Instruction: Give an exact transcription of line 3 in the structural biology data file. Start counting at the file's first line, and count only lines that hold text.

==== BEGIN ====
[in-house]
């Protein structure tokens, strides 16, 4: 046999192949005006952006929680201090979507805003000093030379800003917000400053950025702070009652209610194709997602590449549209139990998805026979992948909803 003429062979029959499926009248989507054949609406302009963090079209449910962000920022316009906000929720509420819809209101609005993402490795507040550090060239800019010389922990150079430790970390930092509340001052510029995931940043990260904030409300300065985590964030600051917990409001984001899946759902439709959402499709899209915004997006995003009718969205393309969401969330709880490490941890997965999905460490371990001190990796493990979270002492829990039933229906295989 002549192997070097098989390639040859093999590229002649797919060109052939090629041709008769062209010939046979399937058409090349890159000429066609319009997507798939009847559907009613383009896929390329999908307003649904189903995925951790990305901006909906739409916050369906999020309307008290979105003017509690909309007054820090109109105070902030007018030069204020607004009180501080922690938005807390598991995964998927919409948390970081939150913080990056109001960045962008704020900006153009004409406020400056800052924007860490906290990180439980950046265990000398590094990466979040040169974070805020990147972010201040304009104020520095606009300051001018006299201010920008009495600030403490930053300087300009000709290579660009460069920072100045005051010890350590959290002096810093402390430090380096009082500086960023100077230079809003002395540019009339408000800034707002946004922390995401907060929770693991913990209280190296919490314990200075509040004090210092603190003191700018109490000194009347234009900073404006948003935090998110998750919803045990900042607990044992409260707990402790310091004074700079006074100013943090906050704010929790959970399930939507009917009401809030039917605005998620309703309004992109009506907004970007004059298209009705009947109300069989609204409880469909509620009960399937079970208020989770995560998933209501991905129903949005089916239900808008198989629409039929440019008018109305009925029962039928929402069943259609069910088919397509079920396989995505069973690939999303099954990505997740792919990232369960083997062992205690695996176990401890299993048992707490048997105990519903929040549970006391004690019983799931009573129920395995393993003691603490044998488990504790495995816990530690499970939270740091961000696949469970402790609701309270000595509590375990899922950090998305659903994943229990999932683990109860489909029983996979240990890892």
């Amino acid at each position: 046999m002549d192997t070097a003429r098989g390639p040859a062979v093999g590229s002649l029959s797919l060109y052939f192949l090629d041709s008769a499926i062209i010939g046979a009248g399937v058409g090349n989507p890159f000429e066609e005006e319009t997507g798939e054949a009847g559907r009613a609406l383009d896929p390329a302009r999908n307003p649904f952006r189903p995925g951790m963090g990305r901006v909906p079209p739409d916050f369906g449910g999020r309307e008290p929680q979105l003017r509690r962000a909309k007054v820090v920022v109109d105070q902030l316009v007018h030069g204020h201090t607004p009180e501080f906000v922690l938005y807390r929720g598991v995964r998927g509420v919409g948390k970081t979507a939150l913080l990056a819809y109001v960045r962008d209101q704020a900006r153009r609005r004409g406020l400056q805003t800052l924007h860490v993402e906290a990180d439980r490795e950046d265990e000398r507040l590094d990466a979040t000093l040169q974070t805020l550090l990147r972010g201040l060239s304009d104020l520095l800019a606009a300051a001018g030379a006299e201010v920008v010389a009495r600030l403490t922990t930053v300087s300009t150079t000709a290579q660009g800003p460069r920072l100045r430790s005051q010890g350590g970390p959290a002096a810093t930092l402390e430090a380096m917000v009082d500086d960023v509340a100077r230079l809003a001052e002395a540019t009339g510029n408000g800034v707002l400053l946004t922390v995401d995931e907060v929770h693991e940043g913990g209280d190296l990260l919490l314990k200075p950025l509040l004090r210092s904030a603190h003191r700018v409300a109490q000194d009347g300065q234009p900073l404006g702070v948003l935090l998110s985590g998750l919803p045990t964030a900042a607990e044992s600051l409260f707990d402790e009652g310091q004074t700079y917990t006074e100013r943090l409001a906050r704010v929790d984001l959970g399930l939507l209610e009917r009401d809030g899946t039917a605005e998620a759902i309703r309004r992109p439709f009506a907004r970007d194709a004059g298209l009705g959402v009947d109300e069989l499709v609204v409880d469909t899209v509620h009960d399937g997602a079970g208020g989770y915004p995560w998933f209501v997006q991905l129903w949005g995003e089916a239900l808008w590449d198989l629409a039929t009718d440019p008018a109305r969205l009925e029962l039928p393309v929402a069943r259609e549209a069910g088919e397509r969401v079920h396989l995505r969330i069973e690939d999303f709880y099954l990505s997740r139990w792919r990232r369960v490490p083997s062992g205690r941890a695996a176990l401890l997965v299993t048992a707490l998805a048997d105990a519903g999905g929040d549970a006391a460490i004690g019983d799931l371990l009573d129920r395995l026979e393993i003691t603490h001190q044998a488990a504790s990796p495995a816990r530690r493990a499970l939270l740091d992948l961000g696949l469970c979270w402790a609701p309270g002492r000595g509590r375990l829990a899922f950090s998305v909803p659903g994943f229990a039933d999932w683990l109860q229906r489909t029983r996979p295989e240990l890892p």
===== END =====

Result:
């Amino acid at each position: 046999m002549d192997t070097a003429r098989g390639p040859a062979v093999g590229s002649l029959s797919l060109y052939f192949l090629d041709s008769a499926i062209i010939g046979a009248g399937v058409g090349n989507p890159f000429e066609e005006e319009t997507g798939e054949a009847g559907r009613a609406l383009d896929p390329a302009r999908n307003p649904f952006r189903p995925g951790m963090g990305r901006v909906p079209p739409d916050f369906g449910g999020r309307e008290p929680q979105l003017r509690r962000a909309k007054v820090v920022v109109d105070q902030l316009v007018h030069g204020h201090t607004p009180e501080f906000v922690l938005y807390r929720g598991v995964r998927g509420v919409g948390k970081t979507a939150l913080l990056a819809y109001v960045r962008d209101q704020a900006r153009r609005r004409g406020l400056q805003t800052l924007h860490v993402e906290a990180d439980r490795e950046d265990e000398r507040l590094d990466a979040t000093l040169q974070t805020l550090l990147r972010g201040l060239s304009d104020l520095l800019a606009a300051a001018g030379a006299e201010v920008v010389a009495r600030l403490t922990t930053v300087s300009t150079t000709a290579q660009g800003p460069r920072l100045r430790s005051q010890g350590g970390p959290a002096a810093t930092l402390e430090a380096m917000v009082d500086d960023v509340a100077r230079l809003a001052e002395a540019t009339g510029n408000g800034v707002l400053l946004t922390v995401d995931e907060v929770h693991e940043g913990g209280d190296l990260l919490l314990k200075p950025l509040l004090r210092s904030a603190h003191r700018v409300a109490q000194d009347g300065q234009p900073l404006g702070v948003l935090l998110s985590g998750l919803p045990t964030a900042a607990e044992s600051l409260f707990d402790e009652g310091q004074t700079y917990t006074e100013r943090l409001a906050r704010v929790d984001l959970g399930l939507l209610e009917r009401d809030g899946t039917a605005e998620a759902i309703r309004r992109p439709f009506a907004r970007d194709a004059g298209l009705g959402v009947d109300e069989l499709v609204v409880d469909t899209v509620h009960d399937g997602a079970g208020g989770y915004p995560w998933f209501v997006q991905l129903w949005g995003e089916a239900l808008w590449d198989l629409a039929t009718d440019p008018a109305r969205l009925e029962l039928p393309v929402a069943r259609e549209a069910g088919e397509r969401v079920h396989l995505r969330i069973e690939d999303f709880y099954l990505s997740r139990w792919r990232r369960v490490p083997s062992g205690r941890a695996a176990l401890l997965v299993t048992a707490l998805a048997d105990a519903g999905g929040d549970a006391a460490i004690g019983d799931l371990l009573d129920r395995l026979e393993i003691t603490h001190q044998a488990a504790s990796p495995a816990r530690r493990a499970l939270l740091d992948l961000g696949l469970c979270w402790a609701p309270g002492r000595g509590r375990l829990a899922f950090s998305v909803p659903g994943f229990a039933d999932w683990l109860q229906r489909t029983r996979p295989e240990l890892p």